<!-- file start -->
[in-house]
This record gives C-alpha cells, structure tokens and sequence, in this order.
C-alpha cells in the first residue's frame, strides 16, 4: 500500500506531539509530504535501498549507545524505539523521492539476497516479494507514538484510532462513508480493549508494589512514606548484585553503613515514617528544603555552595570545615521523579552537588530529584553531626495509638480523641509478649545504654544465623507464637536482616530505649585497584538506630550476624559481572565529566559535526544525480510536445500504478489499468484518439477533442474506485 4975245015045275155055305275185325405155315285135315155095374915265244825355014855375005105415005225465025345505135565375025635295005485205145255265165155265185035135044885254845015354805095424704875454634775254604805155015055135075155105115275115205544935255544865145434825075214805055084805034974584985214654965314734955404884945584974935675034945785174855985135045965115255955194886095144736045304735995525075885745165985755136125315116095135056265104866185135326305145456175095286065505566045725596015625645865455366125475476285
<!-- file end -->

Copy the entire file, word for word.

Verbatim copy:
[in-house]
This record gives C-alpha cells, structure tokens and sequence, in this order.
C-alpha cells in the first residue's frame, strides 16, 4: 500500500506531539509530504535501498549507545524505539523521492539476497516479494507514538484510532462513508480493549508494589512514606548484585553503613515514617528544603555552595570545615521523579552537588530529584553531626495509638480523641509478649545504654544465623507464637536482616530505649585497584538506630550476624559481572565529566559535526544525480510536445500504478489499468484518439477533442474506485 4975245015045275155055305275185325405155315285135315155095374915265244825355014855375005105415005225465025345505135565375025635295005485205145255265165155265185035135044885254845015354805095424704875454634775254604805155015055135075155105115275115205544935255544865145434825075214805055084805034974584985214654965314734955404884945584974935675034945785174855985135045965115255955194886095144736045304735995525075885745165985755136125315116095135056265104866185135326305145456175095286065505566045725596015625645865455366125475476285